So there you go.  Lots to see and do if you want to go out and enjoy the Canada Day holiday weekend.  But one request I will make in closing:  if you are celebrating the Euro Cup Soccer Final on Sunday, please be mindful of where you live on Monday and take down your flag of choice in soccer and put up a Canada flag.  That goes for flags on cars, too.  I think it would be a nice gesture to show support for the country you choose to call home now - Canada.

Happy Canada Day weekend!

June 30th, 2012.

Wednesday, June 27, 2012

Stratford Festival season gets underway with two winners

Earlier in June I ventured out to Stratford for my first visit of the season and caught my first two shows, so let's get underway with my reviews of offerings at Stratford during their 60th season.  However, before I do, I have a small matter of disclosure to take care of here to be perfectly honest with you.

The weekend we were in Stratford, June 9th & 10th, we caught Thornton Wilder's The Matchmaker on the Saturday night and had Shakespeare's Much Ado About Nothing scheduled for the Sunday afternoon.  That was the plan; however following The Matchmaker on Saturday evening, some version of the proverbial "creeping' crud" overtook me so that by Sunday morning I was barely able to stand up, with a fever and pounding headache.  In spite of it all, we made it to the matinee performance but had to abandon the show at intermission.  Now this is something I have never had to do in over thirty years of writing on the theatre; but that day it was just not worth it to continue.  The chills, the fever, and well you know how it goes...we did, with my far better half taking the wheel for the drive back as I   reclined and did my best to cope with the situation.

That being the case, my review of Much Ado About Nothing is incomplete, and I wanted to state that at the outset.  Too bad, as it was perfectly wonderful for the first act!  So let's look at Much Ado first and then move on to The Matchmaker.

Much Ado About Nothing was of particular interest for me due to the fact former Shaw Festival Artistic Director Christopher Newton, whose work I have greatly admired over the years, was the director of this production, and I was more than a little interested to see what he did with Shakespeare.  I was not disappointed.  While it is set in a more modern time than Shakespeare originally envisioned it,  in this case late 19th-century Brazil, it all seemed to fit together with an easy elegance Newton is well known for.

Christopher Newton mentions in his program notes he has never actually been to Brazil, although he has always found the country to hold a certain magic for him.  Perhaps this is why it all seems to work: it is a product of his imagination more than anything else, and isn't that a part of theatre to begin with?  The direction is light yet clearly defined, with a lavish set showing off several typical Newton touches.  Truly, this production is a feast for the eyes as well as the ears.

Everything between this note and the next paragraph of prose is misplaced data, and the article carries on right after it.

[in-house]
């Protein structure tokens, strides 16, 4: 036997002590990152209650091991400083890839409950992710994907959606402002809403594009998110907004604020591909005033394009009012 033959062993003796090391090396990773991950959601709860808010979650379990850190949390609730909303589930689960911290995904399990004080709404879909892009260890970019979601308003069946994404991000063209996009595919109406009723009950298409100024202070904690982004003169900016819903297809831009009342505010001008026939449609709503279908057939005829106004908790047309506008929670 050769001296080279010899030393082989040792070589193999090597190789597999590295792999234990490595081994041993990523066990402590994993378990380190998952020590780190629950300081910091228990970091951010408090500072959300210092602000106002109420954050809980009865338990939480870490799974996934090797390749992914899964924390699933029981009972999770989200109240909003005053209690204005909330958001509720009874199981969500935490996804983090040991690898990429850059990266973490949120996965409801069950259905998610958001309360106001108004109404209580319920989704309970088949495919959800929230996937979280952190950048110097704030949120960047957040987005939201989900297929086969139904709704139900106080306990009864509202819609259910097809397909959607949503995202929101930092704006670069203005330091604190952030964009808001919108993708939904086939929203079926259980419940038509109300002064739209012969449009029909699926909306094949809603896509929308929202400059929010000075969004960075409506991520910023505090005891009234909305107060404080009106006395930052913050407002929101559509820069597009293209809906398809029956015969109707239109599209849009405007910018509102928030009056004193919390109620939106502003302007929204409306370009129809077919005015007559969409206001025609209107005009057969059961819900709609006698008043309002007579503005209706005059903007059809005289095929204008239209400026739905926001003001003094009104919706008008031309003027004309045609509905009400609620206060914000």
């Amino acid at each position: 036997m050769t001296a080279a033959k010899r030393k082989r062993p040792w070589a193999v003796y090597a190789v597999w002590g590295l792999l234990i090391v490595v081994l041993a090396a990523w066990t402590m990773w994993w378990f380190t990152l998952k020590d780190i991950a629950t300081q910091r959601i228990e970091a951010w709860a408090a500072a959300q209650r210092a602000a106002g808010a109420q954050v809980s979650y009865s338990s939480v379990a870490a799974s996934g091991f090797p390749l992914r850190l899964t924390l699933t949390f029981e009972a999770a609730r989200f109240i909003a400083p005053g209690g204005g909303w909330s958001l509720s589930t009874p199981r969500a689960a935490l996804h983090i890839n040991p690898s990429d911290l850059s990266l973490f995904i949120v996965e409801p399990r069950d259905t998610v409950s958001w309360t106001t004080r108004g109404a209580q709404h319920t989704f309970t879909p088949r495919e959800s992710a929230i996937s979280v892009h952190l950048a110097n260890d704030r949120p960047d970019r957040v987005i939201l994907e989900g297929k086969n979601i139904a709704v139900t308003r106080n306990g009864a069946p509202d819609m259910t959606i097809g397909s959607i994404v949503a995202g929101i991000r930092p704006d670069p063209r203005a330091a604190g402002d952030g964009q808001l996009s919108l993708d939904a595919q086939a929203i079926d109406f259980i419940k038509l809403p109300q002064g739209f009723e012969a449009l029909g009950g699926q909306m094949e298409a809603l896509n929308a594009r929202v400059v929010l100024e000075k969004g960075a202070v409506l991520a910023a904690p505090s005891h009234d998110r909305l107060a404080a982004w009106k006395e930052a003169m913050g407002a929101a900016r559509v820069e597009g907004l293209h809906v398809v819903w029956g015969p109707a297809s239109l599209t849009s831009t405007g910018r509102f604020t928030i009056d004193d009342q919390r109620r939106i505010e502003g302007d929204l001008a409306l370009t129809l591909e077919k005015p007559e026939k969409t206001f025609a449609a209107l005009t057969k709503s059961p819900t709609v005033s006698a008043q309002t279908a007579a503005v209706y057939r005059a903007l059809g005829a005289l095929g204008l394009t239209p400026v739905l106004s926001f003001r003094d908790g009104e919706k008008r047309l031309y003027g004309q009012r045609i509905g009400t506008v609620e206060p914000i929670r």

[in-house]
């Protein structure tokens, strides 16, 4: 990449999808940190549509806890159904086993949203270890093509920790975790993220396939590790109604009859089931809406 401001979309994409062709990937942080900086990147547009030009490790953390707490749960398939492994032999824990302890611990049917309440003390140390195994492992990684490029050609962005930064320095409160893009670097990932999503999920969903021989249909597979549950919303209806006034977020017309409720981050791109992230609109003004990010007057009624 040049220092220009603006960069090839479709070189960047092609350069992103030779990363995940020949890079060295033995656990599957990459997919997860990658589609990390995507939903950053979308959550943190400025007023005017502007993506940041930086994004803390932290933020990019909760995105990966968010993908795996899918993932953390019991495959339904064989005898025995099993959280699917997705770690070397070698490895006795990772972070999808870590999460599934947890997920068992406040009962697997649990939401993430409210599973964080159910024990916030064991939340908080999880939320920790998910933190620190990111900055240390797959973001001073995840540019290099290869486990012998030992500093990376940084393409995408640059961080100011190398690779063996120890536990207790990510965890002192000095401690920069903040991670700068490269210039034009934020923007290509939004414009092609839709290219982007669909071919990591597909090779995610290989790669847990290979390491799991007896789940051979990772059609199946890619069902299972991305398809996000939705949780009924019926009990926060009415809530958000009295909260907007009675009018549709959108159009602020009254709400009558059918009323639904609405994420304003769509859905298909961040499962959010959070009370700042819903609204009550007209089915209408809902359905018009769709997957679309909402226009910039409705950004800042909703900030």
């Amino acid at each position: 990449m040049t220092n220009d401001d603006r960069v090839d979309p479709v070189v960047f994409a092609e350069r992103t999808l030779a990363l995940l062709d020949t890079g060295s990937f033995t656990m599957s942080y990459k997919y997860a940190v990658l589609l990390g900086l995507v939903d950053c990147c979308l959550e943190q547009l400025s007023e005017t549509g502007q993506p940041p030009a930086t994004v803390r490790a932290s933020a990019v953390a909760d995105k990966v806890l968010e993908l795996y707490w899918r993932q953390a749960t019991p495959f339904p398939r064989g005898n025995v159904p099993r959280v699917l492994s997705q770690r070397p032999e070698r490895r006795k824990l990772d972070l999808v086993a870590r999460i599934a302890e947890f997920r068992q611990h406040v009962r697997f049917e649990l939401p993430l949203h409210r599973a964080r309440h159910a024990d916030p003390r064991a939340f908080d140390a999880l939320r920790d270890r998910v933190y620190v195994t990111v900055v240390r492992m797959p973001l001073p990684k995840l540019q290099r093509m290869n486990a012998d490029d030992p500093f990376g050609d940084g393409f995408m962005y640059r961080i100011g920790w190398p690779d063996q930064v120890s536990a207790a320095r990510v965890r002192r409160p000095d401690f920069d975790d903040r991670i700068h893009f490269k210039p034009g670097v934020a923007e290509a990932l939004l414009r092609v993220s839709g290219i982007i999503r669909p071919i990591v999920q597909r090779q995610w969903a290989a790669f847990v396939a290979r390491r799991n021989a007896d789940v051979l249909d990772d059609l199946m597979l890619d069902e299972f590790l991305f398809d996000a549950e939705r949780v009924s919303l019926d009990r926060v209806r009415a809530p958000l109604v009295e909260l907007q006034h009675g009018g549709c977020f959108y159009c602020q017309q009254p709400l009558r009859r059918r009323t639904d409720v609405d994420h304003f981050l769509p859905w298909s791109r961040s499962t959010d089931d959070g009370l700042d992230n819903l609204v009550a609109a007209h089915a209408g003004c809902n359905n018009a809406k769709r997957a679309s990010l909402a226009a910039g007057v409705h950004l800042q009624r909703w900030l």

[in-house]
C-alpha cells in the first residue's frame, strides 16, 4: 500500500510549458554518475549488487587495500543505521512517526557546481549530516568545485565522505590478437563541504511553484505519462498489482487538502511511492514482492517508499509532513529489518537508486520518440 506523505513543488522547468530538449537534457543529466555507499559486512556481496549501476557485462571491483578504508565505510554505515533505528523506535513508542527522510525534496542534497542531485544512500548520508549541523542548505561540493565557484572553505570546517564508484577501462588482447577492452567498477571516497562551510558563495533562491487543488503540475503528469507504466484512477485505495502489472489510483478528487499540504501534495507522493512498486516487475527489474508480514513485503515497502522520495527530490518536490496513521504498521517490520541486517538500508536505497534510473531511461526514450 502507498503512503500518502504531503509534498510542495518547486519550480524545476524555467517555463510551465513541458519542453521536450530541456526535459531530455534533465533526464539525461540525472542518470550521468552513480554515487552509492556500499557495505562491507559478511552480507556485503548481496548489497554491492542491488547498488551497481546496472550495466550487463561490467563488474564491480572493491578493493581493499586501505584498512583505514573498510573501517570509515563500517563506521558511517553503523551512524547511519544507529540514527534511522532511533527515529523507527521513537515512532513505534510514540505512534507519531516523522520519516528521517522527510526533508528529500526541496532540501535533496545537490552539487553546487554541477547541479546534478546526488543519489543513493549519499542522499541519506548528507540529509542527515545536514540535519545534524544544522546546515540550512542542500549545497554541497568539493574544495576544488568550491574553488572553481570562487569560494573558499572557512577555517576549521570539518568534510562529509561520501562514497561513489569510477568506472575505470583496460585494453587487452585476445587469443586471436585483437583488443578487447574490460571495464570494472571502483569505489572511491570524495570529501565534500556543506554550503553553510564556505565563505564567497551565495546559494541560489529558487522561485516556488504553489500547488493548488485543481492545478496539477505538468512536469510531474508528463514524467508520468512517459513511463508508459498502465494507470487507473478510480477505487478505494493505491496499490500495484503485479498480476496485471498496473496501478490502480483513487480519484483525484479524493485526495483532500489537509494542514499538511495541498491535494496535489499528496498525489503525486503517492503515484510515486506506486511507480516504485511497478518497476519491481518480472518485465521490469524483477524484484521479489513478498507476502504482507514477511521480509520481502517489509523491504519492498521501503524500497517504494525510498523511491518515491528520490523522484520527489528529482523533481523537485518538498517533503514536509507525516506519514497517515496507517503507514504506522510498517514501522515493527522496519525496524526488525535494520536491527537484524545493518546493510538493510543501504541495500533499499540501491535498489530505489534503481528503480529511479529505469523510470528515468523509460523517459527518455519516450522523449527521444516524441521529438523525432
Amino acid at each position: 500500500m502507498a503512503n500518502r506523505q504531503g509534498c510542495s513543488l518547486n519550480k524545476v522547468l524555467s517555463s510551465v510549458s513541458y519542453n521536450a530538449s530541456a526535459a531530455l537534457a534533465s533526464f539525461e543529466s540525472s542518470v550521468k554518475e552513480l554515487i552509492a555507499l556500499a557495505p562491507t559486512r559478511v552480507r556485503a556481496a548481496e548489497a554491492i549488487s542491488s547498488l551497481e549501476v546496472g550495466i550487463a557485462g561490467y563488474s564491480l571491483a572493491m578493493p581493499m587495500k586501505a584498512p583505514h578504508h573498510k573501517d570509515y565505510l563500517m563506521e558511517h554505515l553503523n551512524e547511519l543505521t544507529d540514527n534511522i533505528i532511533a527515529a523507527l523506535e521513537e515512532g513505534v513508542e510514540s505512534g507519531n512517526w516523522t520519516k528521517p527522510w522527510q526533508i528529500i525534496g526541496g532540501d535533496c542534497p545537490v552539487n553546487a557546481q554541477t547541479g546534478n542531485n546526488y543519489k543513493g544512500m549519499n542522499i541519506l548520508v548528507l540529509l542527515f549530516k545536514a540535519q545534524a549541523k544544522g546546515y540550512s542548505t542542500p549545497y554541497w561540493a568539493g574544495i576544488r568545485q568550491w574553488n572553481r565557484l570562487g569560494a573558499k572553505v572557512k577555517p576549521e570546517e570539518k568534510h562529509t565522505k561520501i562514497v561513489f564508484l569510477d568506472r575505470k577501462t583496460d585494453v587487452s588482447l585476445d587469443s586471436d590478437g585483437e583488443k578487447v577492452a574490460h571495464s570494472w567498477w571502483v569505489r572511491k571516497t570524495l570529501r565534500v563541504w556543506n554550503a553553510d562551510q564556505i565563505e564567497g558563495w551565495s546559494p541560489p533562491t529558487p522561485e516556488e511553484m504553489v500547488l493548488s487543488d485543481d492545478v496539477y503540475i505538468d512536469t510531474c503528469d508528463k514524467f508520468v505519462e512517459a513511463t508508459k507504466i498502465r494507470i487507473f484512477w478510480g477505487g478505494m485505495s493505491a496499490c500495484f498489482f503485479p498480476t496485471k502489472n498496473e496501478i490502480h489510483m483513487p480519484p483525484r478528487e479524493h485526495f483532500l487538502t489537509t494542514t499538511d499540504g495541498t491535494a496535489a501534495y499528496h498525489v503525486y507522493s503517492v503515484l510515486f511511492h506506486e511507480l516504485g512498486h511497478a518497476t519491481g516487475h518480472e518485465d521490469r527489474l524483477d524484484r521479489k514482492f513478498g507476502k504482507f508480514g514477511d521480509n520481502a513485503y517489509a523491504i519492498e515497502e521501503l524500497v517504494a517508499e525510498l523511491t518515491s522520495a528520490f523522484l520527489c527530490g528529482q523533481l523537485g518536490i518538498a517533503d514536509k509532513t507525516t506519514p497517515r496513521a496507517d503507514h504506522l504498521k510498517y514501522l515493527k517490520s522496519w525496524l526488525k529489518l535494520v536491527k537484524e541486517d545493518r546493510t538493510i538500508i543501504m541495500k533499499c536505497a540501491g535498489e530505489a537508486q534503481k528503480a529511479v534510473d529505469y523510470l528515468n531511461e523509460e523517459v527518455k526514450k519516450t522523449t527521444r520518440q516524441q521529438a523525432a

The cast, at least in the first act I saw, was very strong.  Former Shaw Festival standout Deborah Hay appears as Beatrice, niece of Leonato and is very good in the role.  Other standouts include Richard Binsley as the comical Dogberry, James Blendick as Leonato, Ben Carlson as Benedick, and Juan Chioran as Don Pedro.

I wish I could have seen the rest of the performance, so hopefully I can revisit the show before it closes October 27th.  It plays at the Festival Theatre, by the way, and I think it would be unfair to rate the show until I have seen the whole thing.

Now, on to Thornton Wilder's The Matchmaker, also at the Festival Theatre.  This production sports probably the closest thing to an all-star cast at the current Stratford Shakespeare Festival:  Tom McCamus in the pivotal role of Horace Vandergelder; Cara Ricketts as his niece, Ermengarde; Chick Reid as his maid, Gertrude; Mike Shara as Cornelius Hackl, chief clerk in Vandergelder's store; Geraint Wyn Davies as Malachi Stack, who is looking for employment with Vandergelder; Laura Condlin as milliner Irene Molloy; and Nora McLellan as Miss Flora Van Huysen, a wealthy spinster who almost single-handedly overtakes the second act of The Matchmaker.  But what of the female foil for Vandergelder, Dolly Gallagher Levi?  How about Seana McKenna in a very strong comic performance here.  You don't get much better than that, really.